During Sheikh Omar Suleiman’s lecture Saturday, he mentioned that he was part of this interfaith panel and the rabbi was saying that Jews can only pray obligatory prayers at set times in congregations. The preacher was saying that Christians just pray whenever they want, however they want and it doesn’t matter when or how. There is no set way to pray. Mr. Suleiman said that Muslims had obligatory prayer (salah) that were done at fixed times in a certain way and then as needed prayer (dua). The preacher turned to him and said, “You know, it seems like everytime I do these things, you Muslims are always the middle ground between Jews and Christians. You’re the mediators. I like that.”
We have certain set prayer times and there are certain prayers we only say at those times and with groups of people, but we can and do pray whenever we want and whenever we are so inspired to do so. There are no limits to how much a Jew may pray, save for practical ones.
People ask me why I’m an athiest. It’s not just that I know books aren’t real, and the fact that I don’t think people have souls, and that I don’t believe in good or evil.
Some fun facts that are actual facts:
Modern man formed ~ 250K ago
Complex culture formed ~ 50K ago
Islam formed = 622 ce —-> 1,391 years ago
Judaism formed = c. 1,500 bce —-> 3,513 years ago
Christianity formed = c. 33 ce —-> 1,980 years ago
Concepts of “God” that mean the same. Allah isn’t scary.
—> Allah (Arabic for God), Islam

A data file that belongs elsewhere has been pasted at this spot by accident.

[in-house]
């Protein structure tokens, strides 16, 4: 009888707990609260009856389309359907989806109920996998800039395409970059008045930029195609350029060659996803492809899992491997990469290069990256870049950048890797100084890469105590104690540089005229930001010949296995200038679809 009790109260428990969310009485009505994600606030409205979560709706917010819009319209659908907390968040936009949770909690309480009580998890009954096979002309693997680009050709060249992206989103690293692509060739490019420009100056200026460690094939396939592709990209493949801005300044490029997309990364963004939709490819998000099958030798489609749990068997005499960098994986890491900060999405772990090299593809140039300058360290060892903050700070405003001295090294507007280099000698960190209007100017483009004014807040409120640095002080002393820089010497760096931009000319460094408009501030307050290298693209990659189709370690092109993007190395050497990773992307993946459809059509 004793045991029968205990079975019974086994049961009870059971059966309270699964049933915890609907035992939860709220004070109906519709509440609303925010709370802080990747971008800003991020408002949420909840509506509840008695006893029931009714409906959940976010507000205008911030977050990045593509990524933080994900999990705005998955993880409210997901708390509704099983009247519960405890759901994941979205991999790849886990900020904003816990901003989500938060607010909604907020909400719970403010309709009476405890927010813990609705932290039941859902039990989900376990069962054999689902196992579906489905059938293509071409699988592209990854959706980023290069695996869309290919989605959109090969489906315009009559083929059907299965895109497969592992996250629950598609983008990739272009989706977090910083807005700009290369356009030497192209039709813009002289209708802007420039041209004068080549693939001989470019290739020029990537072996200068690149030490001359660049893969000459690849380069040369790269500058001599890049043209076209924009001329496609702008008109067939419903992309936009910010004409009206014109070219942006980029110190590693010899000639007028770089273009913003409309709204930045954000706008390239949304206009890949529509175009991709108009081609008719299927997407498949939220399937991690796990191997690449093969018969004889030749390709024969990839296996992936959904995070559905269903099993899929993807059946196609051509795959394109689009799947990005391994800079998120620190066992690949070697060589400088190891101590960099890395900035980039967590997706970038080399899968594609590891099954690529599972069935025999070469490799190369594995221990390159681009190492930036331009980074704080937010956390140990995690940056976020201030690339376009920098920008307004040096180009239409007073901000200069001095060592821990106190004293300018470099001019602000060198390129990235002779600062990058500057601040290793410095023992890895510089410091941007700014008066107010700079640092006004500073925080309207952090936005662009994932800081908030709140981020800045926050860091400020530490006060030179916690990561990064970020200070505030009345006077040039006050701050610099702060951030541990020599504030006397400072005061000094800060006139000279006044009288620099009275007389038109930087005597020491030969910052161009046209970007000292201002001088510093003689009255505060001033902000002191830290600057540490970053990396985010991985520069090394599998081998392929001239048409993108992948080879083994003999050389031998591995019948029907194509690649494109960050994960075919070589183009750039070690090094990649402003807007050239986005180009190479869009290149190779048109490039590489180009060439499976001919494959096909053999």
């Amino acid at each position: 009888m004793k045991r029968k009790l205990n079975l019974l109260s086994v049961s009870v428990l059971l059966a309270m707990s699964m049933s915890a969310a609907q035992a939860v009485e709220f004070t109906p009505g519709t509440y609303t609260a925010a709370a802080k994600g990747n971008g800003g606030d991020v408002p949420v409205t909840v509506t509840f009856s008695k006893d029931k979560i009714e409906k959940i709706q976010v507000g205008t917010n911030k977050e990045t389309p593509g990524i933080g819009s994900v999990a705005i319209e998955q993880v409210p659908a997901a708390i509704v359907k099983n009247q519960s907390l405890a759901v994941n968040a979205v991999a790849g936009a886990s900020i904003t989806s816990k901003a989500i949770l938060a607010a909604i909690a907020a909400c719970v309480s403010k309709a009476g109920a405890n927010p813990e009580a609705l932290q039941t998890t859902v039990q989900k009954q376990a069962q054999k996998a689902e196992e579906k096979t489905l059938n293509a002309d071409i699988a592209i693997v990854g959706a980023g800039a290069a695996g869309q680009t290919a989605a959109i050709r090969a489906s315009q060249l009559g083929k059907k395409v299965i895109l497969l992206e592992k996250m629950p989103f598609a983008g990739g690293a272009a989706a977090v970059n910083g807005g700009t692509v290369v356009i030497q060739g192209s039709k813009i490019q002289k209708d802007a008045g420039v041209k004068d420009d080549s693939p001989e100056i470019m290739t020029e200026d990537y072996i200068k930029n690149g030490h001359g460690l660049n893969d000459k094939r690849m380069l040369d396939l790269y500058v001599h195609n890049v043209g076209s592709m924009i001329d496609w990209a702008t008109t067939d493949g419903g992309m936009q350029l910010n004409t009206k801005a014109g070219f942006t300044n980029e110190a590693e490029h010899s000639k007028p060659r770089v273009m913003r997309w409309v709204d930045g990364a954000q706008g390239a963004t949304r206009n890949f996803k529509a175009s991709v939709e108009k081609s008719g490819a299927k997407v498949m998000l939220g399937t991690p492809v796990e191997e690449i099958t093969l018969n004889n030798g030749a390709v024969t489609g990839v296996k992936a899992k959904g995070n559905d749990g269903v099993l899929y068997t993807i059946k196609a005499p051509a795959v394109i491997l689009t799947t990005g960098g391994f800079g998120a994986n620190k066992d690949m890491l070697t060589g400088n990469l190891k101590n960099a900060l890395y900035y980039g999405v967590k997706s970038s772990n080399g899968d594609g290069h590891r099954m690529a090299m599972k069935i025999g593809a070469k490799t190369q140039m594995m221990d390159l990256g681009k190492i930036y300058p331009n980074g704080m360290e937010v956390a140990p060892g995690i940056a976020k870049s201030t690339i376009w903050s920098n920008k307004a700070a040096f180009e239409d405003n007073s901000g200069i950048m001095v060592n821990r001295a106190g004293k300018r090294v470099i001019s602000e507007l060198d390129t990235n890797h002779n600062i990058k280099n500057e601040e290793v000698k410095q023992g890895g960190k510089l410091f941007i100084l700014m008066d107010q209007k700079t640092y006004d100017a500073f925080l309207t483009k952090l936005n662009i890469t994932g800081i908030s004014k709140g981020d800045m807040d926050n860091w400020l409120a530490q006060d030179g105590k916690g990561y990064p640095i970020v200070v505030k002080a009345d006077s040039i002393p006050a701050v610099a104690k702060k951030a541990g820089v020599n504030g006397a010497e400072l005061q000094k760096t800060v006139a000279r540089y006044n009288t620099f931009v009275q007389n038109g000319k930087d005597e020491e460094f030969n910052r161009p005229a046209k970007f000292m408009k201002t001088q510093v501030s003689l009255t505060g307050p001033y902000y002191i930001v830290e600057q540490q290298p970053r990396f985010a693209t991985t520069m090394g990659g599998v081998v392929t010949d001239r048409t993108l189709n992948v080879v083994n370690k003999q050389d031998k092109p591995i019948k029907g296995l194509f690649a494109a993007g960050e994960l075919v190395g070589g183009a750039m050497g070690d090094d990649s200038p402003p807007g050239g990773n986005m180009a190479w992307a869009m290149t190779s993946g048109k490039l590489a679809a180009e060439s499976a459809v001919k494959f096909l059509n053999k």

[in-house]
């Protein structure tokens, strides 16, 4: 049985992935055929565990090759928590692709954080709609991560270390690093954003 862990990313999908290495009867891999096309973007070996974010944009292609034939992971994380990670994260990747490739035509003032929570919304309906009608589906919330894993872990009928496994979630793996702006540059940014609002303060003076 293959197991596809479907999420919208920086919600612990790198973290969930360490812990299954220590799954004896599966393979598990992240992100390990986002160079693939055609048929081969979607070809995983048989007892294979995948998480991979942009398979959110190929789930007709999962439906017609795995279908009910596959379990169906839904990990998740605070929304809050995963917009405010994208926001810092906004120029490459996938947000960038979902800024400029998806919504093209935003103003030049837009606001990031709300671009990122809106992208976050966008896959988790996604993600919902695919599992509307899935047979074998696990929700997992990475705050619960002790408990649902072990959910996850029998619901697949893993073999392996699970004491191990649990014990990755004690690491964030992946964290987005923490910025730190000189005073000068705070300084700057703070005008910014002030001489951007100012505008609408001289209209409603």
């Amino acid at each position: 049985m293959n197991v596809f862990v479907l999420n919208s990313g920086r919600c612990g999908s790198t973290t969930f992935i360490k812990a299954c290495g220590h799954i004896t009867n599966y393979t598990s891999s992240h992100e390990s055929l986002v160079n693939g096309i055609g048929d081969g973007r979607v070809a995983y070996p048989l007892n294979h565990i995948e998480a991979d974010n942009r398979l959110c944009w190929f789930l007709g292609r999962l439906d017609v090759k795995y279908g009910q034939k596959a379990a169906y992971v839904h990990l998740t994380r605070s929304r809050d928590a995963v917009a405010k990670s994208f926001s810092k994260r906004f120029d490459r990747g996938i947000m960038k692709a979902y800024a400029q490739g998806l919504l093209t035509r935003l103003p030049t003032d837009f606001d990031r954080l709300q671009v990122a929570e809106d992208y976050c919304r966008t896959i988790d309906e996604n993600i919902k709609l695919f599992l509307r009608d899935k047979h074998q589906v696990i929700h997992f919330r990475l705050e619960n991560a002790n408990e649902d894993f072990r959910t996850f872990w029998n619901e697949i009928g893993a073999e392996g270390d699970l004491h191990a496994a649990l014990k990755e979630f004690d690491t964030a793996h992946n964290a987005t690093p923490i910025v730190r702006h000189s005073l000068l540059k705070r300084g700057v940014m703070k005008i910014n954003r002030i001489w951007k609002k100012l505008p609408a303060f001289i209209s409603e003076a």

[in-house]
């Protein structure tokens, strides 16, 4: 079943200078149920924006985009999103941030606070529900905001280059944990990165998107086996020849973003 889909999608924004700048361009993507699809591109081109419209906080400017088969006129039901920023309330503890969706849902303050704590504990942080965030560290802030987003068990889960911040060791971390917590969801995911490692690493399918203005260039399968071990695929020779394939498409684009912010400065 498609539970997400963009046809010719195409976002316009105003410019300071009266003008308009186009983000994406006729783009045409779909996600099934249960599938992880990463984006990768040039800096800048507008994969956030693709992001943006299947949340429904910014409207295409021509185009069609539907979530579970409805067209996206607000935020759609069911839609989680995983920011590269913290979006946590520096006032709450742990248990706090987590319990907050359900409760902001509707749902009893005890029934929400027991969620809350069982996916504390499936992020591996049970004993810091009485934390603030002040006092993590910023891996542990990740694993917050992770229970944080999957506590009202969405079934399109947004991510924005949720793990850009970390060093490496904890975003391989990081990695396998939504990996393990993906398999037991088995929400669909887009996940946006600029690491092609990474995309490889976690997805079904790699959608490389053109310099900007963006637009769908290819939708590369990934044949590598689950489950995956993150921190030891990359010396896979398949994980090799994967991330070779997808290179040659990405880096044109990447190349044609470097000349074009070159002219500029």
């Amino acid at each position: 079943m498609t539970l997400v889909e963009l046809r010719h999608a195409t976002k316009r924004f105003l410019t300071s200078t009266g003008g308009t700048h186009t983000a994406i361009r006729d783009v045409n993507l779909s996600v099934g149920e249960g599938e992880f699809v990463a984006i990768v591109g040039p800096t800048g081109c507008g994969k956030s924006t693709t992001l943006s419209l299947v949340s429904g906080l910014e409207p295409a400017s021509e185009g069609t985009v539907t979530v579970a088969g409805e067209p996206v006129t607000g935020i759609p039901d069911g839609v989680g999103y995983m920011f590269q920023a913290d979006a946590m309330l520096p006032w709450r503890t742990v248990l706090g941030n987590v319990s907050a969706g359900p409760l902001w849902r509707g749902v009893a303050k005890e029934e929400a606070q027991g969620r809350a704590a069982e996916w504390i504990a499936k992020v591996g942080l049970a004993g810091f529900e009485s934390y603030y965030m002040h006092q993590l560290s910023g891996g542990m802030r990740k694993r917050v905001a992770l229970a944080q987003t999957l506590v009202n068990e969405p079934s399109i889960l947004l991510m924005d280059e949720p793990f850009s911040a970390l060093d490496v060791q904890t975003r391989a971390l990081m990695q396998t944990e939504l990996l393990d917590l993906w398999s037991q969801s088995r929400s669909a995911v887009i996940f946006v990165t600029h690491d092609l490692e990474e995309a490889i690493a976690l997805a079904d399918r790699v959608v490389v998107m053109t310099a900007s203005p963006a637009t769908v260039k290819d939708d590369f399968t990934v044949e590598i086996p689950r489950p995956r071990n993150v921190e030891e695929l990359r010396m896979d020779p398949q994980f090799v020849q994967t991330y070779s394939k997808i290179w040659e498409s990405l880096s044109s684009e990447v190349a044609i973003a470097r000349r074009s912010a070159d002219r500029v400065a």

—> Yahweh / Elohim, Judaism
—> Yahweh / the Holy Trinity, Christianity
At the earliest stages of the three religions that are built upon each other, the OLDEST belief– Judaism– shares essentially the same belief in that the scriptures are based off of the original, literal word of God. In each religions scriptures, it is stated that those who believe in God and good deeds, would be granted salvation. If not, they be cursed to damnation.
That Means: Every single man went to hell from the period of 250,000 bce until 1,500 bce. Every single person went to hell. All of them. And some wouldn’t have even had a chance to “believe” in God if they’d never met a jewish person. They’d go to hell anyway.
Jews don’t believe that only Jews are rewarded in the World to Come. Only those already Jewish are supposed to live as Jews and all others people should follow the mostly unreligious seven Noachide laws to be decent human beings and be rewarded. Judaism is not universal and not for everyone.
Also, there is no Jewish “hell.” Damnation is a much newer concept and not a Jewish one. So no, we don’t believe that all those people would go to hell.